Attempts to employ data discovery and soft computing methods to deliver predictive models have a long track record, including a growing set of reported work based on Rough Sets [13]. Rough Sets and Fuzzy Rough Sets models [14] deliver a way to infer knowledge from noisy and incomplete data and to automatically select significant data features (reducts). This forms a good basis to cope with the challenges of financial time series like data inconsistency and number of dimensions. Rough Sets were shown to be applicable to any time scale, down to intraday trading [9]. However, the recent advances in the field of fuzzy rough sets [14, 16] have not been verified in the area of financial time series forecasting yet, although the flexible definition of a similarity relation and ability to work directly with numeric variables make fuzzy rough sets an interesting candidate. Furthermore, related experiments using soft computing models often reported good classification accuracy but financial backtesting and the actual financial performance of the evaluated models were seldom shown. This prompted some reports, where several soft computing models were tested and deemed to deliver performance at best on par with statistical methods and simple buy and hold strategy [7].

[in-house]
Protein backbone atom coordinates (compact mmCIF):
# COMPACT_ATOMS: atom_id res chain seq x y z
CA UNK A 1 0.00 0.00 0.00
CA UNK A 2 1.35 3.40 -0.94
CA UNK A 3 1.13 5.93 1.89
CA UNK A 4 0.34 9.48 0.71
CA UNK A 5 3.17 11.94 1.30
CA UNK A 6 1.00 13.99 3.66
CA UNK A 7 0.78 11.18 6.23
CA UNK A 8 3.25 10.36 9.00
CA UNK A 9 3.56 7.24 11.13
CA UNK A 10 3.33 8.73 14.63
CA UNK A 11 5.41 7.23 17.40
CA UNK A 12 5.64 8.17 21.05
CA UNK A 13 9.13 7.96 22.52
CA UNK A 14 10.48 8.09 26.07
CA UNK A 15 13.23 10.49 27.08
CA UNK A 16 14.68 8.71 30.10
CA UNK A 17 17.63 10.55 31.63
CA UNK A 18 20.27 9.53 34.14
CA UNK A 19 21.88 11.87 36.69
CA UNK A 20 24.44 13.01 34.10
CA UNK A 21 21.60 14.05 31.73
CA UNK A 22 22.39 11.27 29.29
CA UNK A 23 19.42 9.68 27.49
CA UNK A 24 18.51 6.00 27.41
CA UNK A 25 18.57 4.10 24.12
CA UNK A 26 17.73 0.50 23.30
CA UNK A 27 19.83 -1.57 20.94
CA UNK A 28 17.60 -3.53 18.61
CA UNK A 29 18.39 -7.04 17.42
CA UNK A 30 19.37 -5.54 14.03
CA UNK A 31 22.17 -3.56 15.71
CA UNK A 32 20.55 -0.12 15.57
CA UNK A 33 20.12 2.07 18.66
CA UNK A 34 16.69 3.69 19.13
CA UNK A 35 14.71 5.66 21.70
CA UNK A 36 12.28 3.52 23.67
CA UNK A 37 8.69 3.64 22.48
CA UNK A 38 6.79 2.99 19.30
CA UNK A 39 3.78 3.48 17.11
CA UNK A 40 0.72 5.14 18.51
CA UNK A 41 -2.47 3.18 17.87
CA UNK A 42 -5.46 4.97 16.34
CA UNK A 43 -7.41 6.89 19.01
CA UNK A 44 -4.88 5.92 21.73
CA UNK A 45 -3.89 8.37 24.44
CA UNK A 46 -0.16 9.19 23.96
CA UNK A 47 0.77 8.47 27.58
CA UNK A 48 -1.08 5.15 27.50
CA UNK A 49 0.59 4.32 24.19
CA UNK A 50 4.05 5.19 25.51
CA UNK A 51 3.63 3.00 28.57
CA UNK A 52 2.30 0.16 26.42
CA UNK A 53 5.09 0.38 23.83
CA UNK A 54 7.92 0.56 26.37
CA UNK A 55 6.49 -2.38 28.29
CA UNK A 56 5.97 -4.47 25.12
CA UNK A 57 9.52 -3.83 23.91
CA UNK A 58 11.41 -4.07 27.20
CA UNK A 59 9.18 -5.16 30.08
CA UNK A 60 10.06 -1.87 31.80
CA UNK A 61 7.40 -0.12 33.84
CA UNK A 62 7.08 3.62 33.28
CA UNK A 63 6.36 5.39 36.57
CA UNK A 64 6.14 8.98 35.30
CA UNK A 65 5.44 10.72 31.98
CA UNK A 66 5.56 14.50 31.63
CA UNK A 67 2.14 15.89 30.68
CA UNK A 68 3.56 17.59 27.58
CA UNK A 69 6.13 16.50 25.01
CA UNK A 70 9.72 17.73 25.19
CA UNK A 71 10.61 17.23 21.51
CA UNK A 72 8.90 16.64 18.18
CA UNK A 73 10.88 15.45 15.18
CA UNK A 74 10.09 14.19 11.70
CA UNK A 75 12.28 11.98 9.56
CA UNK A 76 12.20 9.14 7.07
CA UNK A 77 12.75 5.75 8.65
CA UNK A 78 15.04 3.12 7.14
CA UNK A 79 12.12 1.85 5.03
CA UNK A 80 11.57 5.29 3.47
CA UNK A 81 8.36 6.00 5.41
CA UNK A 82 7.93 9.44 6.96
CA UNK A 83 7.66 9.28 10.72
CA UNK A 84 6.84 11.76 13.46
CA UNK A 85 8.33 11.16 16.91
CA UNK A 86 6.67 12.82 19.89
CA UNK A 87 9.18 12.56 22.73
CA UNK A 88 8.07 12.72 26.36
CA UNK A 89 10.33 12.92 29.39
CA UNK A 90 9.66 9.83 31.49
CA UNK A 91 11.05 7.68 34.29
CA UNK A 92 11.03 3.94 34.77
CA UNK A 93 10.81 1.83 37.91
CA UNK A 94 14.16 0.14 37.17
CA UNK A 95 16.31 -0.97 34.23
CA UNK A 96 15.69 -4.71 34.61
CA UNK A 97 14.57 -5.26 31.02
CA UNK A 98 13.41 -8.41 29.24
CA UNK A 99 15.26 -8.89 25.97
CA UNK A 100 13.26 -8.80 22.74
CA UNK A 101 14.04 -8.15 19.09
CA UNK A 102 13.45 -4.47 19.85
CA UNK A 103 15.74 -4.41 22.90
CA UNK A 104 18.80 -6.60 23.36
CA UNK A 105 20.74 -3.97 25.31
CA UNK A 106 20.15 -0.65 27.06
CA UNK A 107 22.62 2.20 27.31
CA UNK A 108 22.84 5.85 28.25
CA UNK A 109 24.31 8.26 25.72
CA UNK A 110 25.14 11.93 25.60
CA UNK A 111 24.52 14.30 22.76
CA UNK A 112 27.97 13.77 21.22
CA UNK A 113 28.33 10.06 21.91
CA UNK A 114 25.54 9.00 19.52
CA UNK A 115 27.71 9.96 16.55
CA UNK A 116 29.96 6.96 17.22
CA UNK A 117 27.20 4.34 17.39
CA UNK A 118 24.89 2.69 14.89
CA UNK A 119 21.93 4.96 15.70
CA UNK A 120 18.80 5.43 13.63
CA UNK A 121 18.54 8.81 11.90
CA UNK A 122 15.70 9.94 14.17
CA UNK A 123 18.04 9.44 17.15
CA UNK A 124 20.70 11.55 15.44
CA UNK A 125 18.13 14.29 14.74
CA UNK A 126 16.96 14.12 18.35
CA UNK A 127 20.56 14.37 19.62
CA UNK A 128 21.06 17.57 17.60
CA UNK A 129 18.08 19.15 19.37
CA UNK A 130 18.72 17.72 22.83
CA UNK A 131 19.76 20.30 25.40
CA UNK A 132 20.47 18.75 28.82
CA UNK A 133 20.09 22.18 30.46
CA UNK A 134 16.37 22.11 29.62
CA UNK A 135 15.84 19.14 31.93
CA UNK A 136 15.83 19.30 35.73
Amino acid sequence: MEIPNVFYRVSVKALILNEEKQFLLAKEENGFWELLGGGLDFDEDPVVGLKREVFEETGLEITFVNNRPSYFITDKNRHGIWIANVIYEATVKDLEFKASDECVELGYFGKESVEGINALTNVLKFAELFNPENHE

Consequently, this work attempts to contribute new research data with regards to the feasibility of rough sets and fuzzy rough sets models to the task of financial time series forecasting. Both, the classification accuracy and financial performance of the examined models were tested using large real life data sets of several well known marketneutral indices. This work extends also on research described in [12] by considering Fuzzy Rough Sets.